Turbines: now in a new guise
PUBLISHED: 13:36 14 September 2007 | UPDATED: 23:03 28 May 2010
Wind turbines in the fens have long been a major cause for debate. They have stirred up all kinds of controversy. They are ugly and spoil the open Fen landscape. There are too many of them. They are noisy. They distract drivers. They affect television rec
Wind turbines in the fens have long been a major cause for debate.
They have stirred up all kinds of controversy. They are ugly and spoil the open Fen landscape. There are too many of them. They are noisy. They distract drivers. They affect television reception. They are inefficient and exist only because of generous Government subsidies.
Some objectors have claimed that any suggestion that these latter-day windmills create power without damaging the ozone layer is total nonsense because the high level of environmentally harmful emissions caused by their creation, transport and erection is more than the inefficient machines can ever hope to save.
Your view on turbines will depend on your politics and green credentials - maybe even scientific knowledge.
A more important consideration could well be where you live. They might seem far more environmentally effective near someone else's home.
However, the turbines were cast in an entirely new light this week - a tourist attraction.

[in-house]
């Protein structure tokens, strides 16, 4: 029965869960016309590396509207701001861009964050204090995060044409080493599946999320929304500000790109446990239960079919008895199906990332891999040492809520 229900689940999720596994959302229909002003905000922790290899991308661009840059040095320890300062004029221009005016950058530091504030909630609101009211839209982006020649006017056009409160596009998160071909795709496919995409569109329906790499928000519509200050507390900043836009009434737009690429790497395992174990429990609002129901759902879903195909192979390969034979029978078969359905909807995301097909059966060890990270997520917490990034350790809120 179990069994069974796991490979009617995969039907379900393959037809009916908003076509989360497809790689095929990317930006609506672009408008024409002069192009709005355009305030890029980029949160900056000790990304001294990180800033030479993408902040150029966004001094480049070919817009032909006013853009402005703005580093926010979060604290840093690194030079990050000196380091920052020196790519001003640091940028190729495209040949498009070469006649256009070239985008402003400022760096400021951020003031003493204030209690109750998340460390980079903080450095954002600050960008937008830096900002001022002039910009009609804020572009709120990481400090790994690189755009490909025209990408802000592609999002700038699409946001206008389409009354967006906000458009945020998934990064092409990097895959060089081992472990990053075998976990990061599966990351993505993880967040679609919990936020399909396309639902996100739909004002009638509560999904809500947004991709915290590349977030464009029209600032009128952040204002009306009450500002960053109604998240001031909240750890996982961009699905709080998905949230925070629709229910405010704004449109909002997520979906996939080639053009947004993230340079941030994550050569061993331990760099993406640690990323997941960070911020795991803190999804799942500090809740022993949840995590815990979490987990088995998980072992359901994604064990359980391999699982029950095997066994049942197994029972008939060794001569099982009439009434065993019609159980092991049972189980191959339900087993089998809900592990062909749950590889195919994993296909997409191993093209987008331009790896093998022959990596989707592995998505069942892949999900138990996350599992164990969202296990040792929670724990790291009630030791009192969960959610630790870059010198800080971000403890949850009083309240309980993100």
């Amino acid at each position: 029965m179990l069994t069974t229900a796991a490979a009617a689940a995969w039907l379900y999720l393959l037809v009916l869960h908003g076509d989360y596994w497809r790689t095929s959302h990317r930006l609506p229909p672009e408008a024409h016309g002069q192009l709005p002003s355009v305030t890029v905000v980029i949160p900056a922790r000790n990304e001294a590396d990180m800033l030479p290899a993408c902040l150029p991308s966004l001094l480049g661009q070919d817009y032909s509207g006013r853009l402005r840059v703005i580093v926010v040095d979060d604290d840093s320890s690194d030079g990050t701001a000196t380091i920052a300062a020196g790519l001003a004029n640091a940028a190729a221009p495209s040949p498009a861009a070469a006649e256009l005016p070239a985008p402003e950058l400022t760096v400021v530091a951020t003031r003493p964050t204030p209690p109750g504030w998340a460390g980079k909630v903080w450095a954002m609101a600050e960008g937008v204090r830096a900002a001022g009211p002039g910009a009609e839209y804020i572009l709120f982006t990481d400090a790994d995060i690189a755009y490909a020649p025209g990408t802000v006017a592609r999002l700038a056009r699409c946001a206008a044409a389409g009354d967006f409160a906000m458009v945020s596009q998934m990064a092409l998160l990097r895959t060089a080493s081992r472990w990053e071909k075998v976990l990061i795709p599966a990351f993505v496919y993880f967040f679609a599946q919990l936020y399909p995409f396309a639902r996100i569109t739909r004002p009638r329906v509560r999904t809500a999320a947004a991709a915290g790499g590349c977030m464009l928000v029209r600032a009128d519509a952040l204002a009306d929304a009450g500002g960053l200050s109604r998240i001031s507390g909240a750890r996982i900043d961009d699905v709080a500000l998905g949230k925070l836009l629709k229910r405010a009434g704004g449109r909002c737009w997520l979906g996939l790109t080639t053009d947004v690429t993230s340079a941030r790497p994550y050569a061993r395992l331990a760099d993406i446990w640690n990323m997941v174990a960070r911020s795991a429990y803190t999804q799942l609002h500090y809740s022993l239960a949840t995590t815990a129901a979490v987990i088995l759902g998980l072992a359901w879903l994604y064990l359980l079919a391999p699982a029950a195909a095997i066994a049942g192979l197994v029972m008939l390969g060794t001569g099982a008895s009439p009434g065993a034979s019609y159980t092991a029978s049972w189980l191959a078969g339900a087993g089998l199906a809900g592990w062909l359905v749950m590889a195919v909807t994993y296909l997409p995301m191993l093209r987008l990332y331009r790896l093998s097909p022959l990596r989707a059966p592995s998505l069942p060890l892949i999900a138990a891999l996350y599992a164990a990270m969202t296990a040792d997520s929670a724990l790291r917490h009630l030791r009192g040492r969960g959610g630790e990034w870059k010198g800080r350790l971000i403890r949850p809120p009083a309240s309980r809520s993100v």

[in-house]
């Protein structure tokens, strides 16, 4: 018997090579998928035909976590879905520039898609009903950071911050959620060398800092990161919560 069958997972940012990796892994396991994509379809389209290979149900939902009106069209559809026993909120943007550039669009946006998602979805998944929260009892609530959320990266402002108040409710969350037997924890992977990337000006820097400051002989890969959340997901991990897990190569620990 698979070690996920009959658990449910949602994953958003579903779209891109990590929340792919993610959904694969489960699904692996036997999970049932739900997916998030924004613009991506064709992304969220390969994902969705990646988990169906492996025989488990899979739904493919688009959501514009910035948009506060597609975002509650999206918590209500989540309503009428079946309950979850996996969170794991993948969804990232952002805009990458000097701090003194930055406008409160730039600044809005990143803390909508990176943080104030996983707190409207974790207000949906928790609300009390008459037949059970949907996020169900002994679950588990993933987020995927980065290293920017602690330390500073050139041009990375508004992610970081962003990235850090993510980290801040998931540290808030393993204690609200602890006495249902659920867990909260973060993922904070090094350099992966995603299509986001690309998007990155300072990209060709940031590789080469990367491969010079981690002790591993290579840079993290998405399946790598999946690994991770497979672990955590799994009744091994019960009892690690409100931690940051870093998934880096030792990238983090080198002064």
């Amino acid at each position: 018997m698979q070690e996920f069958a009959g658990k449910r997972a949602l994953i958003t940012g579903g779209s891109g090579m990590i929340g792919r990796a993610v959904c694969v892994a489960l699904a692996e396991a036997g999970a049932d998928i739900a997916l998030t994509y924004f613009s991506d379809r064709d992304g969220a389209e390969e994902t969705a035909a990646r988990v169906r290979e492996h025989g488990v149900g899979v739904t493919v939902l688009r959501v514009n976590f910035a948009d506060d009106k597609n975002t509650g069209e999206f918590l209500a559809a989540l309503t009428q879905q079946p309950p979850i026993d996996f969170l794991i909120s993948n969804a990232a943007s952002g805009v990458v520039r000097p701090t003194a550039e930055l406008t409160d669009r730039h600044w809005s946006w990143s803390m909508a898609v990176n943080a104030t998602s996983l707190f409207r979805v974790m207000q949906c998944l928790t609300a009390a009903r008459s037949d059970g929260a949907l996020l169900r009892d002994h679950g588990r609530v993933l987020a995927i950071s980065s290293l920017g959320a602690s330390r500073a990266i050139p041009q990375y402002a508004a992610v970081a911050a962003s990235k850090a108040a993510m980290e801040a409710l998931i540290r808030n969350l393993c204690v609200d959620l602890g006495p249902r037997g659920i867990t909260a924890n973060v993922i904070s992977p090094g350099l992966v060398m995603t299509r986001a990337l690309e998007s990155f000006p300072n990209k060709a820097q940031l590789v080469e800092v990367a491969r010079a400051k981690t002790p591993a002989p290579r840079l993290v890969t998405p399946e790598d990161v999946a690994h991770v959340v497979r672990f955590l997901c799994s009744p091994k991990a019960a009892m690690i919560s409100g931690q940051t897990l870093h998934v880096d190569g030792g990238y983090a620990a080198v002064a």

A major tourism feature in our sister newspaper, the Eastern Daily Press, has listed the seven wonders of Norfolk. And coming in at number seven are the wind turbines of the Fens.
I know most of them are not in Norfolk, but they are only just over the border and the feature lists them as a major attraction to Norfolk visitors alongside Cromer Pier, Norwich Cathedral, the Broads, Blickling Hall, Norfolk's Seahenge and the Nelson memorial at Gt Yarmouth.
The article, published earlier this week, recalls the early 17th century when the Earl of Bedford amassed a group of businessmen who brought in Dutchman Cornelius Vermuyden to drain the Fens. But Vermuyden's drainage system did not work adequately until pumps moved water from one drain to another. The power for these pumps came initially from windmills.
The drainage channels are still there, as are the windmills - but in an entirely different guise.
Now their purpose is to generate power, and the giant turbine beside the A47 at Swaffham is described as beautiful - "the king" of the area's wind turbines.
With tourism a growing Fen money-maker, our turbines will now take on a new significance.
And their value to the local economy as a must-see for non-Fenlanders will be factored into all arguments as the windmill battle continues to rage.
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